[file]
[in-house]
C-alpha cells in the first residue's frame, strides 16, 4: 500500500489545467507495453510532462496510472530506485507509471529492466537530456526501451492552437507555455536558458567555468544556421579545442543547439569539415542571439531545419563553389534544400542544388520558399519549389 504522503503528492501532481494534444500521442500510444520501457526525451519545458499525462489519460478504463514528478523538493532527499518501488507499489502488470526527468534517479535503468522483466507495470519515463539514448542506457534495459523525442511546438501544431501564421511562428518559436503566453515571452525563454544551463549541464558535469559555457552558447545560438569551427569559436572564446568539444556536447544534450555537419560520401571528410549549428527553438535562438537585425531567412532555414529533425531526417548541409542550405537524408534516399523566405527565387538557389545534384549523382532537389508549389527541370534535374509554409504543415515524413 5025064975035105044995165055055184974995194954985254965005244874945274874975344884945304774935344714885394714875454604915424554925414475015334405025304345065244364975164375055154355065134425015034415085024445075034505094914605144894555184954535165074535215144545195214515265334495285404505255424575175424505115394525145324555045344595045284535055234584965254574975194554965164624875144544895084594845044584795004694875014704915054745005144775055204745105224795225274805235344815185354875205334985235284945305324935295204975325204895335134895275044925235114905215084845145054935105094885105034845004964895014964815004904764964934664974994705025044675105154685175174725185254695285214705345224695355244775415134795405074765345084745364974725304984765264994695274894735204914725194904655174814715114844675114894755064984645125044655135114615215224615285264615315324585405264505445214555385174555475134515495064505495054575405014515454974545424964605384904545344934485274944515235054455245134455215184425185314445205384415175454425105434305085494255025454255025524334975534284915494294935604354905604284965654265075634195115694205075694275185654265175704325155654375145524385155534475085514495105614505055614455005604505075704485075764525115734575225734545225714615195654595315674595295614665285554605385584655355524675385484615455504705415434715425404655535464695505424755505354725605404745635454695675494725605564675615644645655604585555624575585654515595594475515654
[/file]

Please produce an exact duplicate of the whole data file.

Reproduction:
[in-house]
C-alpha cells in the first residue's frame, strides 16, 4: 500500500489545467507495453510532462496510472530506485507509471529492466537530456526501451492552437507555455536558458567555468544556421579545442543547439569539415542571439531545419563553389534544400542544388520558399519549389 504522503503528492501532481494534444500521442500510444520501457526525451519545458499525462489519460478504463514528478523538493532527499518501488507499489502488470526527468534517479535503468522483466507495470519515463539514448542506457534495459523525442511546438501544431501564421511562428518559436503566453515571452525563454544551463549541464558535469559555457552558447545560438569551427569559436572564446568539444556536447544534450555537419560520401571528410549549428527553438535562438537585425531567412532555414529533425531526417548541409542550405537524408534516399523566405527565387538557389545534384549523382532537389508549389527541370534535374509554409504543415515524413 5025064975035105044995165055055184974995194954985254965005244874945274874975344884945304774935344714885394714875454604915424554925414475015334405025304345065244364975164375055154355065134425015034415085024445075034505094914605144894555184954535165074535215144545195214515265334495285404505255424575175424505115394525145324555045344595045284535055234584965254574975194554965164624875144544895084594845044584795004694875014704915054745005144775055204745105224795225274805235344815185354875205334985235284945305324935295204975325204895335134895275044925235114905215084845145054935105094885105034845004964895014964815004904764964934664974994705025044675105154685175174725185254695285214705345224695355244775415134795405074765345084745364974725304984765264994695274894735204914725194904655174814715114844675114894755064984645125044655135114615215224615285264615315324585405264505445214555385174555475134515495064505495054575405014515454974545424964605384904545344934485274944515235054455245134455215184425185314445205384415175454425105434305085494255025454255025524334975534284915494294935604354905604284965654265075634195115694205075694275185654265175704325155654375145524385155534475085514495105614505055614455005604505075704485075764525115734575225734545225714615195654595315674595295614665285554605385584655355524675385484615455504705415434715425404655535464695505424755505354725605404745635454695675494725605564675615644645655604585555624575585654515595594475515654